1/3. Cost of Su-35 is inflated for China because it comes with parts and support, i.e, as long as the Sino-Russian border is open the logistics just depends on trained PLAAF personnel.
2. The Su-57 is not intrinsically a problematic type to produce, given that it's, designwise, more or less a modified Su-35. The problem is money; the Russians can't finance the full-scale replacement of their Flankers and MiGs because of the damage done to the Russian economy.
4. Do we need to source the TV show again? It's around 800 million RMB. If you look at publicized costs of J-10As, the Chinese don't seem to enjoy a cost advantage in aerospace.
6. Except the counterpoint is that it's already compatible with Russian systems. The R-37M, for instance, is a very promising Russian missile. The Su-57 fundamentally lacks the same bay length issues that plague the J-20. Adding a second inventory of Russian munitions to PLAAF equipment reduces the chances of China simply having weapons EW-countered or lacking key capabilities. Missiles are currently a key weakness of the PLAAF, while the PL-15 is excellent, it's likely outranged by the AIM-260. Comparable Russian air-to-air missiles can reach 290 km range.
7. This is assuming again that the Su-57 sucks. You're looking at yet another long-ranged heavy air superiority fighter, but for a mediumweight price.
8. You're strawmanning. I'm not implying the J-20 is a failed system, I'm saying purchasing the Su-57 has nothing to do with it failing.
9. There are rumors extant that the Chinese will get a "6th" gen up by 2025. If such rumors are credible, the easiest way to do so is simply to upgrade the J-20.
10. Which doesn't preclude purchasing Su-57s, given that China will require time to get its production up to speed. Russia provides a second production source that alleviates pressure on the Chinese MIC. Russian Su-57 fixed costs (factory, suppliers etc) can be allayed by the usual Russian export market; i.e, Russian production doesn't have to cover China alone and "neutral" countries aiming to buy Russian to avoid purchasing American for 5th gen cover the rest of fixed costs on Chinese purchases.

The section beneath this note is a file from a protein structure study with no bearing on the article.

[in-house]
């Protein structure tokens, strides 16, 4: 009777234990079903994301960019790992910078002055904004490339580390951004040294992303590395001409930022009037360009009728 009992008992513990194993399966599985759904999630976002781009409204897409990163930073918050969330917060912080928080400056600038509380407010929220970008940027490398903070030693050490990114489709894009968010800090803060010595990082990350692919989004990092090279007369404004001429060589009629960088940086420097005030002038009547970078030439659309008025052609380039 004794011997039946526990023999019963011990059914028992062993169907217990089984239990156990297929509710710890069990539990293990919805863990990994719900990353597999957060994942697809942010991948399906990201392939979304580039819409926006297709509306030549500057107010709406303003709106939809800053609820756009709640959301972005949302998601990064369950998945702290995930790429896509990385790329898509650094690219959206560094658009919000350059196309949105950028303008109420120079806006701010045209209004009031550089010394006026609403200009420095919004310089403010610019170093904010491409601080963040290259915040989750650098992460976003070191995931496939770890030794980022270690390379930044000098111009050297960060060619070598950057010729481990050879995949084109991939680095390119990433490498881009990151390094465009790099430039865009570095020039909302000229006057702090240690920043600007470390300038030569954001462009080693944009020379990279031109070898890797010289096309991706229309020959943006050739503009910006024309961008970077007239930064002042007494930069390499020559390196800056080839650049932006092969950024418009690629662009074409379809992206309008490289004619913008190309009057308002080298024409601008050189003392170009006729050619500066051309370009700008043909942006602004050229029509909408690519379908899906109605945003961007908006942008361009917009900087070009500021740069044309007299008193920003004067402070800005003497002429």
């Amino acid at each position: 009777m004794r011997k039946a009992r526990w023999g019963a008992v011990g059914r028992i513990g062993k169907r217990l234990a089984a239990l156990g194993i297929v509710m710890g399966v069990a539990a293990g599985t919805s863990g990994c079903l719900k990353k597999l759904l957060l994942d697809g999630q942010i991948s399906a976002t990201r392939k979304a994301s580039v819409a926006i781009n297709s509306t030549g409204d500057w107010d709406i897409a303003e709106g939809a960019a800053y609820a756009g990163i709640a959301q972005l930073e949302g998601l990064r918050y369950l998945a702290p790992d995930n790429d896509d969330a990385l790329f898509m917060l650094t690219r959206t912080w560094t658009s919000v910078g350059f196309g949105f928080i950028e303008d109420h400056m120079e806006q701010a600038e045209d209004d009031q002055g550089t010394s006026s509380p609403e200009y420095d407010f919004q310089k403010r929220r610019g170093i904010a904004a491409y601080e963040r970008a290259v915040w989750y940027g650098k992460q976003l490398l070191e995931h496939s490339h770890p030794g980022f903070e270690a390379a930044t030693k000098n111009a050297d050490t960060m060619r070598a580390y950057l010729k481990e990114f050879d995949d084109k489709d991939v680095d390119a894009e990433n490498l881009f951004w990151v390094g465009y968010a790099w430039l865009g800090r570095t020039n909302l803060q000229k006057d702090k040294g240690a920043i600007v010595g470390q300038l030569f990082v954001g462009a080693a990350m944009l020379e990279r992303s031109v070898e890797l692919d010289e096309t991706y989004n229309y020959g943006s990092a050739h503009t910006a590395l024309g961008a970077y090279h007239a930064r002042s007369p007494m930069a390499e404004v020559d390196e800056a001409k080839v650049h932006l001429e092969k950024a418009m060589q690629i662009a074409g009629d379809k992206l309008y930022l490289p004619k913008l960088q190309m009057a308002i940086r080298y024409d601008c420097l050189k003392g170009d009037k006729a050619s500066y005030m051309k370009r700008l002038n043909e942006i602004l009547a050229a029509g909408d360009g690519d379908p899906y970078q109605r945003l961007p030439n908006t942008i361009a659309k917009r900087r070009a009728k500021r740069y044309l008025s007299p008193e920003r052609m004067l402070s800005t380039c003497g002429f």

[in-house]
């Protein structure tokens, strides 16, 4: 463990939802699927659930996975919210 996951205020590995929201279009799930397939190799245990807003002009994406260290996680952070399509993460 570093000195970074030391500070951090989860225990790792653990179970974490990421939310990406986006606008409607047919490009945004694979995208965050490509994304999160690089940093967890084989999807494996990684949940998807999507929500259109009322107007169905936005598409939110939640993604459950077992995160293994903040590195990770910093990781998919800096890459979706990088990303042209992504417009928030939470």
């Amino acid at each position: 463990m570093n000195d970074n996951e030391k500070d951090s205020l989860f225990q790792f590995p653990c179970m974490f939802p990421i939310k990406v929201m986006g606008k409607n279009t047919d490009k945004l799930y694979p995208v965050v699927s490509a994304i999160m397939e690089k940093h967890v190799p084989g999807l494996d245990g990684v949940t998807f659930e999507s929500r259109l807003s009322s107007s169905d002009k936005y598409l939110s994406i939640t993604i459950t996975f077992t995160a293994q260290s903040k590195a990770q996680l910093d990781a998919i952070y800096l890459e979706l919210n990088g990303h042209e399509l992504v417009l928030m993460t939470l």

1/3. Now you're suggesting China make a large scale purchase of Su-57s without having the infrastructure, personnel and maintenance capabilities in the country to operate a fleet of Su-57s? You're digging a deeper hole for yourself for why such a purchase doesn't make sense.
2. I never said that the Su-57 is problematic to produce, I'm saying that between now and into the foreseeable future, by the time Russia's Su-57 orders have been fulfilled and are able to fulfill any hypothetical PLA Su-57 orders, whatever the costs are of J-20 and/or J-XY/J-35 would have also further reduced, making it dubious as to whether Su-57 will even be cost competitive to J-20s and/or J-XY/J-35 (assuming it even was in the first place, even looking at procurement alone).
4. Without clear cut cost breakdowns of equivalent aircraft and everything that goes with them, the numbers mean little to nothing, especially if it is for an aircraft that is only at the beginning of a potentially long production run.. So I definitively reject your notion that we know what the true equivalent costs of the aforementioned aircraft are next to each other.